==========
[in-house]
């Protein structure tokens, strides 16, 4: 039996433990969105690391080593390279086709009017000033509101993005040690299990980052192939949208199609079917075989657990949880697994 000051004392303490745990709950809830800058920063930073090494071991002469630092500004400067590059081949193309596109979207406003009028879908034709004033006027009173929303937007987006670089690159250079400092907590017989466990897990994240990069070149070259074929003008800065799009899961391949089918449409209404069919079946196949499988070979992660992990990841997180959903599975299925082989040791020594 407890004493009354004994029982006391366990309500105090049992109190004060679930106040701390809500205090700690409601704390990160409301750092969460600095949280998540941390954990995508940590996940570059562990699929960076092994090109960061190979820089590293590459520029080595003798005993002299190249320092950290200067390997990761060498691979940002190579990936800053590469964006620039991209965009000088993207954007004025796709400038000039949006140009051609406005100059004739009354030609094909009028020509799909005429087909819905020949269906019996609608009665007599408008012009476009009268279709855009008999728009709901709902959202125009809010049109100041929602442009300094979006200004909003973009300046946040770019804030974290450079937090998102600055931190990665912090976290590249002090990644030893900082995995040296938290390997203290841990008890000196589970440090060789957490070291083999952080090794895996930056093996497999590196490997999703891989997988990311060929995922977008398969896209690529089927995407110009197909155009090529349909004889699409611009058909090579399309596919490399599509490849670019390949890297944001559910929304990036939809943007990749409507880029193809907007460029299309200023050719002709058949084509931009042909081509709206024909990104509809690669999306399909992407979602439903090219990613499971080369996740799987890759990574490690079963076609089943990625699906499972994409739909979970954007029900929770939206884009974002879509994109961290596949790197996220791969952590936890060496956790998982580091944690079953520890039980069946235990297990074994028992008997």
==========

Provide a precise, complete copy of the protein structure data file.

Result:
[in-house]
């Protein structure tokens, strides 16, 4: 039996433990969105690391080593390279086709009017000033509101993005040690299990980052192939949208199609079917075989657990949880697994 000051004392303490745990709950809830800058920063930073090494071991002469630092500004400067590059081949193309596109979207406003009028879908034709004033006027009173929303937007987006670089690159250079400092907590017989466990897990994240990069070149070259074929003008800065799009899961391949089918449409209404069919079946196949499988070979992660992990990841997180959903599975299925082989040791020594 407890004493009354004994029982006391366990309500105090049992109190004060679930106040701390809500205090700690409601704390990160409301750092969460600095949280998540941390954990995508940590996940570059562990699929960076092994090109960061190979820089590293590459520029080595003798005993002299190249320092950290200067390997990761060498691979940002190579990936800053590469964006620039991209965009000088993207954007004025796709400038000039949006140009051609406005100059004739009354030609094909009028020509799909005429087909819905020949269906019996609608009665007599408008012009476009009268279709855009008999728009709901709902959202125009809010049109100041929602442009300094979006200004909003973009300046946040770019804030974290450079937090998102600055931190990665912090976290590249002090990644030893900082995995040296938290390997203290841990008890000196589970440090060789957490070291083999952080090794895996930056093996497999590196490997999703891989997988990311060929995922977008398969896209690529089927995407110009197909155009090529349909004889699409611009058909090579399309596919490399599509490849670019390949890297944001559910929304990036939809943007990749409507880029193809907007460029299309200023050719002709058949084509931009042909081509709206024909990104509809690669999306399909992407979602439903090219990613499971080369996740799987890759990574490690079963076609089943990625699906499972994409739909979970954007029900929770939206884009974002879509994109961290596949790197996220791969952590936890060496956790998982580091944690079953520890039980069946235990297990074994028992008997």